The lost voices of women in research

River D'Almeida, Ph.D
4 min readJan 21, 2023

A new study reveals just how bad the problem is

Photo by Christina @ on Unsplash

A recent study has published (more) dismal statistics on the gender gap in published scientific literature.

Centuries on and the old boys club lives on. Male journal editors merrily insert their own research work into the publications they manage and wave through papers presented by their fellow male researchers.

86% of scientific journal editors are male. 92% of editors-in-chief are male.

“Although we expected women to be under-represented, we certainly didn’t expect the percentage of women on editorial boards to be as low as 14% for editors and 8% for editors-in-chief,” said New York University’s Bedoor AlShebli, the data scientist who published the findings in Nature Human Behavior.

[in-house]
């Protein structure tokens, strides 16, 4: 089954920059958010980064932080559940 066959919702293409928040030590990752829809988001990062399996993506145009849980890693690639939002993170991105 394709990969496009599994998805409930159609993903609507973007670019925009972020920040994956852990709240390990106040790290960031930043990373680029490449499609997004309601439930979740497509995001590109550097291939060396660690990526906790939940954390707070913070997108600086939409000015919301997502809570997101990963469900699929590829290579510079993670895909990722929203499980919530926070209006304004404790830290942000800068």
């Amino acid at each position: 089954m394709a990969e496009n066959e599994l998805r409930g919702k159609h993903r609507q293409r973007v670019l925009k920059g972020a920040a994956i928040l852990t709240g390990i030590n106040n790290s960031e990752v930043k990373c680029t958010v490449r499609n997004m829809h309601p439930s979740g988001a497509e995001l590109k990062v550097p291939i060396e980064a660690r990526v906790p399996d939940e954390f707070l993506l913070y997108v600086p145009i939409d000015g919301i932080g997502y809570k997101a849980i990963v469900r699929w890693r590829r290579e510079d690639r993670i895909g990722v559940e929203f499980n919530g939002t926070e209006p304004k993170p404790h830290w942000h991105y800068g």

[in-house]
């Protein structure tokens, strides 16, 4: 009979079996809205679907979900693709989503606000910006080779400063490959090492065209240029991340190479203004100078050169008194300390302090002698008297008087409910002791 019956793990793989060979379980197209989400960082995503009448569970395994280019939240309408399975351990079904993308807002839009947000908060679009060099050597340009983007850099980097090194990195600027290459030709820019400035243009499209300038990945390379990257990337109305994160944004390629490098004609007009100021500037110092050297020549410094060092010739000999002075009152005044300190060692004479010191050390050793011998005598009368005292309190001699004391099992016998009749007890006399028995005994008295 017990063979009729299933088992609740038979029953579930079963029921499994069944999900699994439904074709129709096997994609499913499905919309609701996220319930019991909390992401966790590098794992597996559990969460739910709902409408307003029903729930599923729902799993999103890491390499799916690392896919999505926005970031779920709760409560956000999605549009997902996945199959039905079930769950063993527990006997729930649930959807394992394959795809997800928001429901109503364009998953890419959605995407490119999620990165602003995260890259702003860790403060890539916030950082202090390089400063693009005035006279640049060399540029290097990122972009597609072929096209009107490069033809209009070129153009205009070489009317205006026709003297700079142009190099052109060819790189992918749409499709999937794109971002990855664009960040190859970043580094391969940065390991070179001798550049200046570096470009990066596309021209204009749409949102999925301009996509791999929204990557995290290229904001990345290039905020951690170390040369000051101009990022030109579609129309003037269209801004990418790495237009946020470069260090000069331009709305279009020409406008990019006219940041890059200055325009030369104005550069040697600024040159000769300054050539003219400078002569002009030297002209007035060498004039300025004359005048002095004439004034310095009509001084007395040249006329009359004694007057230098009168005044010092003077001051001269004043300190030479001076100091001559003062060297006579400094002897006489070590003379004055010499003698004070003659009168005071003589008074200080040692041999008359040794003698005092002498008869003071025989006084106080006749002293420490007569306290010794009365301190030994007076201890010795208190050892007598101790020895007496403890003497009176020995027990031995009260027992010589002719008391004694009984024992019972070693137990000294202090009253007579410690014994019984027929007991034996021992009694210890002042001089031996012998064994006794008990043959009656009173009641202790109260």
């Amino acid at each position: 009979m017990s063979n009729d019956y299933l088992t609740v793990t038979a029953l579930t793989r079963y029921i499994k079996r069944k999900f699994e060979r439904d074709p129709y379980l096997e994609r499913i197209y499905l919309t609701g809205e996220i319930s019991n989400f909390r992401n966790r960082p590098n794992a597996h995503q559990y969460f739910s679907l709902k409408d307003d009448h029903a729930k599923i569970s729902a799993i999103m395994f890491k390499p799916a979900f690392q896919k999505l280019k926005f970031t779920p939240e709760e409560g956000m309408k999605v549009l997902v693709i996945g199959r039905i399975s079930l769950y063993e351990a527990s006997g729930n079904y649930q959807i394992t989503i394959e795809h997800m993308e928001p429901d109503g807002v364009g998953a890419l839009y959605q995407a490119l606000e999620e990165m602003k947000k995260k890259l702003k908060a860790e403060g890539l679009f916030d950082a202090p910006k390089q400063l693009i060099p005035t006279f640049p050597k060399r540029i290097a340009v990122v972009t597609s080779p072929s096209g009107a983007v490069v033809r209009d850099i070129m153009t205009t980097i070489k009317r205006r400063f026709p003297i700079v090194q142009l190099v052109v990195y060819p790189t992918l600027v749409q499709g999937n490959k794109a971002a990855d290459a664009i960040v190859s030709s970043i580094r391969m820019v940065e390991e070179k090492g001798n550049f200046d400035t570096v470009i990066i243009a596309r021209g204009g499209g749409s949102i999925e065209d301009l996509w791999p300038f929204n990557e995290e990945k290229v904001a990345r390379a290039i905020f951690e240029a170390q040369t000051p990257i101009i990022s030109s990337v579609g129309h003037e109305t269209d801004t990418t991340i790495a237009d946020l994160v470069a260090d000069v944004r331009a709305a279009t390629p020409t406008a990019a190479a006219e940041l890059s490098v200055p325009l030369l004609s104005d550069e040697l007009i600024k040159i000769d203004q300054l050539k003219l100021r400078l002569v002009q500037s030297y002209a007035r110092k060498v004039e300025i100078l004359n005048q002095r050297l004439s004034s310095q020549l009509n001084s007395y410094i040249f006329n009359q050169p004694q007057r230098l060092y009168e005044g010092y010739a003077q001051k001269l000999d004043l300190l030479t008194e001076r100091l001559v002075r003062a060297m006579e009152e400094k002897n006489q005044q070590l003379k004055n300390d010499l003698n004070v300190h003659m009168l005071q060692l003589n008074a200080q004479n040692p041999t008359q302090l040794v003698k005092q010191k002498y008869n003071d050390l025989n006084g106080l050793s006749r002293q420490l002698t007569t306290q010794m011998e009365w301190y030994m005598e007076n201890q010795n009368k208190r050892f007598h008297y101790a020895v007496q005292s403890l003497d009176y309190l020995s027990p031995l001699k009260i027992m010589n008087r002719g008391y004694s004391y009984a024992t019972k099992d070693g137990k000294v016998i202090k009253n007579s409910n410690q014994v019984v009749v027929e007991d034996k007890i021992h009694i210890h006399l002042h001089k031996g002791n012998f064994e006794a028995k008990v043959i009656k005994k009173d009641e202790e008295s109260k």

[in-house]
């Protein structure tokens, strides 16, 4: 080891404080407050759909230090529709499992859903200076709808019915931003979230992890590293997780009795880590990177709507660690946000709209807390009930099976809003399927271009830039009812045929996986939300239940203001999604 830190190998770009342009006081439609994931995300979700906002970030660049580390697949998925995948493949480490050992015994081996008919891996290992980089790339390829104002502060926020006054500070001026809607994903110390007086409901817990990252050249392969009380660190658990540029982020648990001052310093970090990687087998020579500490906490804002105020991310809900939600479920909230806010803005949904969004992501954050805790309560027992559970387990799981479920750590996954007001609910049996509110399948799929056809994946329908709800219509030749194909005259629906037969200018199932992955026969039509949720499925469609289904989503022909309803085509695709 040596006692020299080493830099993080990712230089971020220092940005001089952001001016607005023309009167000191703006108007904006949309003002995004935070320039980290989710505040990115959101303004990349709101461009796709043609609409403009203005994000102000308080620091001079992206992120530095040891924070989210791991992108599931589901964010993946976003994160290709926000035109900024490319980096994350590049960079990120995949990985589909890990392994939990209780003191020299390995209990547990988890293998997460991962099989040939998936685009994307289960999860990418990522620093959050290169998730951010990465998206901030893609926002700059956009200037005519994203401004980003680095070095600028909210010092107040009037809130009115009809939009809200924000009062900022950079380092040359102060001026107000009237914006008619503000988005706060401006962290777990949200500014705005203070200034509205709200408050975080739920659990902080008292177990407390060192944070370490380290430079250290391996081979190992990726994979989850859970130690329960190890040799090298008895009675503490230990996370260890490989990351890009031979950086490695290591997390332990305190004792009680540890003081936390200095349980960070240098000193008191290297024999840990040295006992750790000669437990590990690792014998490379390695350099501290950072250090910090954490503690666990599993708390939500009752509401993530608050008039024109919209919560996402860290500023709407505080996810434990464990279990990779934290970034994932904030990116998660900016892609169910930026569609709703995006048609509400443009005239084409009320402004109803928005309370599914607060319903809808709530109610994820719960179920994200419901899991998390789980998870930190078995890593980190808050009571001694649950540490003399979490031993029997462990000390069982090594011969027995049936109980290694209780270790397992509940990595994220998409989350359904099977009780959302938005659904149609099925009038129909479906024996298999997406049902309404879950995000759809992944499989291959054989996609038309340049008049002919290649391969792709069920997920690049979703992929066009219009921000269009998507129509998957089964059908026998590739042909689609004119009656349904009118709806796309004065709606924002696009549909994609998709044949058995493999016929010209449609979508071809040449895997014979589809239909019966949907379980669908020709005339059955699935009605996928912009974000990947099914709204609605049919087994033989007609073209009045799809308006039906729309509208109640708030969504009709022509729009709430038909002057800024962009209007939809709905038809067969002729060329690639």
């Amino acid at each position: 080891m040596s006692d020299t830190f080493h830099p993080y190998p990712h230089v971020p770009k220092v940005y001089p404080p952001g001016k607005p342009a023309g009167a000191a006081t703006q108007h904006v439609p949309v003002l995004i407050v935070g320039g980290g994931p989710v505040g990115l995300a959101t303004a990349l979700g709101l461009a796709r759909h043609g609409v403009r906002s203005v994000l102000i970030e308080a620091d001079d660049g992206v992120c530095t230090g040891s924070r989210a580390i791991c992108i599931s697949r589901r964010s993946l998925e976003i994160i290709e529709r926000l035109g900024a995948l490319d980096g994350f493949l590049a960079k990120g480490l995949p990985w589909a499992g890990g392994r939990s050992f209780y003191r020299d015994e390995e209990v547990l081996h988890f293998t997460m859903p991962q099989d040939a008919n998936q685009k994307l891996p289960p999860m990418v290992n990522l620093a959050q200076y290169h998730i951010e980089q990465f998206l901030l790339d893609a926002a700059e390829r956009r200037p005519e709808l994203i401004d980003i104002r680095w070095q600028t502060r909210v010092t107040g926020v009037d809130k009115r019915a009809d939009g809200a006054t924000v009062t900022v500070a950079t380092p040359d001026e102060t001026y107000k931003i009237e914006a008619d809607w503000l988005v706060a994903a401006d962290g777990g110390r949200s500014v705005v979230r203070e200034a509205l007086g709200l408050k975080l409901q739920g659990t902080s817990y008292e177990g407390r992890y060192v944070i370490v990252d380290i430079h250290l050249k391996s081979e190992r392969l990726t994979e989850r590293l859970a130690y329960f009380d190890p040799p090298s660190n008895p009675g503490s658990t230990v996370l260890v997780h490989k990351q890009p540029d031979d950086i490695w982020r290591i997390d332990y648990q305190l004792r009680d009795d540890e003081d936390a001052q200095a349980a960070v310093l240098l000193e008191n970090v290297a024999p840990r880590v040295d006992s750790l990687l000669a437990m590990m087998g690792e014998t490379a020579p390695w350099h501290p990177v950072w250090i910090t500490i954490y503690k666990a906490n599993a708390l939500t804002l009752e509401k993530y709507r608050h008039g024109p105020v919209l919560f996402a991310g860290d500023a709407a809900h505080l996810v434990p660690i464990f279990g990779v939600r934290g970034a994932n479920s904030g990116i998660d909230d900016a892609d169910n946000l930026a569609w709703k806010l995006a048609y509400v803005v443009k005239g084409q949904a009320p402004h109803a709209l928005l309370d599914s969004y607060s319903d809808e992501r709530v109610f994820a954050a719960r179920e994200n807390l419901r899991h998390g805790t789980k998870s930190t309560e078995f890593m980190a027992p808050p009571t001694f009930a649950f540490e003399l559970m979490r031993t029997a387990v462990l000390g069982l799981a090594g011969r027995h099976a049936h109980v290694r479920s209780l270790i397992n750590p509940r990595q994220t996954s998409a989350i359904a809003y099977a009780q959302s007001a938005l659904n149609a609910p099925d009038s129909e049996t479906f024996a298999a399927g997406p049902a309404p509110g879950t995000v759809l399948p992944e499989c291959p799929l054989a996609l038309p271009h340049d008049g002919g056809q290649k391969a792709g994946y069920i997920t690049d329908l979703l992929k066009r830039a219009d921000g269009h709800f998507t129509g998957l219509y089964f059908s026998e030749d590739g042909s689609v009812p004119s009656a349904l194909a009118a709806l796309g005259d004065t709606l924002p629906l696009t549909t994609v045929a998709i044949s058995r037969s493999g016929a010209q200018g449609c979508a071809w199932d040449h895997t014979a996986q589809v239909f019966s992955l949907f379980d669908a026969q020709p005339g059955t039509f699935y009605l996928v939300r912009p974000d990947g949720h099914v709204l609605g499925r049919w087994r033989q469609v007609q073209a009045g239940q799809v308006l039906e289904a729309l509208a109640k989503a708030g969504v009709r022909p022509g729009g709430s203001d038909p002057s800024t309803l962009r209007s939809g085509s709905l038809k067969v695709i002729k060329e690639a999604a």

AlShebli gathered 50 years worth of gender data from over 80,000 editors of 1,100 journals across 15 scientific fields.

There was indisputable evidence of systemic and persistent inequality and clear biases among editorial boards across a multitude of research disciplines.

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River D'Almeida, Ph.D

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